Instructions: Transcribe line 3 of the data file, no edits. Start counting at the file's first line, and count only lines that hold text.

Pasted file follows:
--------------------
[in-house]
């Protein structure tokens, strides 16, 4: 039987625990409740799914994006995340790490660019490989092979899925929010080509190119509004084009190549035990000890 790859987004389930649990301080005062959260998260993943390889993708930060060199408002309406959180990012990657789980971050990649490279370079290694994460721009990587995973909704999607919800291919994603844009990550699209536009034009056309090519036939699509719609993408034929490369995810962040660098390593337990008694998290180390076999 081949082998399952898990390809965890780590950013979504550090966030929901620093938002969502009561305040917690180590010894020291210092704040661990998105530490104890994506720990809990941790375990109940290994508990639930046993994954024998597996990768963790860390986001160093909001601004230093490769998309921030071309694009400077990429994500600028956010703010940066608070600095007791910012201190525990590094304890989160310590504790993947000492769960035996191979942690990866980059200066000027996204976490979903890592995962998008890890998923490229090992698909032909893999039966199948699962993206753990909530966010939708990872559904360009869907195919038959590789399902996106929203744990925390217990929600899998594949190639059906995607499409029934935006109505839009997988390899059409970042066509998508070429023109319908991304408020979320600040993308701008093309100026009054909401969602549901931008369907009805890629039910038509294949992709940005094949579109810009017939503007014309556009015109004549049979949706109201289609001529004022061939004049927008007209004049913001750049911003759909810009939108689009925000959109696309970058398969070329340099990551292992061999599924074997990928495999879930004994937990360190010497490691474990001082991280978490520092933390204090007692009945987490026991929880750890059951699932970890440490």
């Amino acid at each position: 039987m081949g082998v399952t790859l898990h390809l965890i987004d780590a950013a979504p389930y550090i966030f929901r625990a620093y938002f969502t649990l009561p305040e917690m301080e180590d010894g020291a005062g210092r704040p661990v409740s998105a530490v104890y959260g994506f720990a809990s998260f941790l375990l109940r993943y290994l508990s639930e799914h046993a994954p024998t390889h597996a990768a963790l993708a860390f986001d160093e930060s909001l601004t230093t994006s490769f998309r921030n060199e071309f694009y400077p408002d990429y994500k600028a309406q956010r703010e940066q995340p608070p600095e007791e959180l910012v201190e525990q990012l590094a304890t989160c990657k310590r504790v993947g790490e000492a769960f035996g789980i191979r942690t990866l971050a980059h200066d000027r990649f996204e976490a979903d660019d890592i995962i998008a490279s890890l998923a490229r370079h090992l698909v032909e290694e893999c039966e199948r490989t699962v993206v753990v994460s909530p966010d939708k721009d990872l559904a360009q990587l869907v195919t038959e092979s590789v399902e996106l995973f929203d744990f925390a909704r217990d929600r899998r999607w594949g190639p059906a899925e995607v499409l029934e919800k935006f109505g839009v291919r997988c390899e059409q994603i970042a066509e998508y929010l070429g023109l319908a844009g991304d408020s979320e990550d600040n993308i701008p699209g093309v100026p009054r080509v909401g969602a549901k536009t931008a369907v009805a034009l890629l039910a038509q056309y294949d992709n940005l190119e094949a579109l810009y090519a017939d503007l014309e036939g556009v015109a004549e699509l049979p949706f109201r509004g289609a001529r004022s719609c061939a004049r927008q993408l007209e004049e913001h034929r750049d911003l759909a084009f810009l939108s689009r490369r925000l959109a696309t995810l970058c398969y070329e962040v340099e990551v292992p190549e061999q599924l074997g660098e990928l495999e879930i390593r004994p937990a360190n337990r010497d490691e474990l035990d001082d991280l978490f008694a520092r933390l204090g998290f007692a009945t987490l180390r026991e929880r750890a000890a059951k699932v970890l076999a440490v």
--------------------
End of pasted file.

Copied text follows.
């Amino acid at each position: 039987m081949g082998v399952t790859l898990h390809l965890i987004d780590a950013a979504p389930y550090i966030f929901r625990a620093y938002f969502t649990l009561p305040e917690m301080e180590d010894g020291a005062g210092r704040p661990v409740s998105a530490v104890y959260g994506f720990a809990s998260f941790l375990l109940r993943y290994l508990s639930e799914h046993a994954p024998t390889h597996a990768a963790l993708a860390f986001d160093e930060s909001l601004t230093t994006s490769f998309r921030n060199e071309f694009y400077p408002d990429y994500k600028a309406q956010r703010e940066q995340p608070p600095e007791e959180l910012v201190e525990q990012l590094a304890t989160c990657k310590r504790v993947g790490e000492a769960f035996g789980i191979r942690t990866l971050a980059h200066d000027r990649f996204e976490a979903d660019d890592i995962i998008a490279s890890l998923a490229r370079h090992l698909v032909e290694e893999c039966e199948r490989t699962v993206v753990v994460s909530p966010d939708k721009d990872l559904a360009q990587l869907v195919t038959e092979s590789v399902e996106l995973f929203d744990f925390a909704r217990d929600r899998r999607w594949g190639p059906a899925e995607v499409l029934e919800k935006f109505g839009v291919r997988c390899e059409q994603i970042a066509e998508y929010l070429g023109l319908a844009g991304d408020s979320e990550d600040n993308i701008p699209g093309v100026p009054r080509v909401g969602a549901k536009t931008a369907v009805a034009l890629l039910a038509q056309y294949d992709n940005l190119e094949a579109l810009y090519a017939d503007l014309e036939g556009v015109a004549e699509l049979p949706f109201r509004g289609a001529r004022s719609c061939a004049r927008q993408l007209e004049e913001h034929r750049d911003l759909a084009f810009l939108s689009r490369r925000l959109a696309t995810l970058c398969y070329e962040v340099e990551v292992p190549e061999q599924l074997g660098e990928l495999e879930i390593r004994p937990a360190n337990r010497d490691e474990l035990d001082d991280l978490f008694a520092r933390l204090g998290f007692a009945t987490l180390r026991e929880r750890a000890a059951k699932v970890l076999a440490v």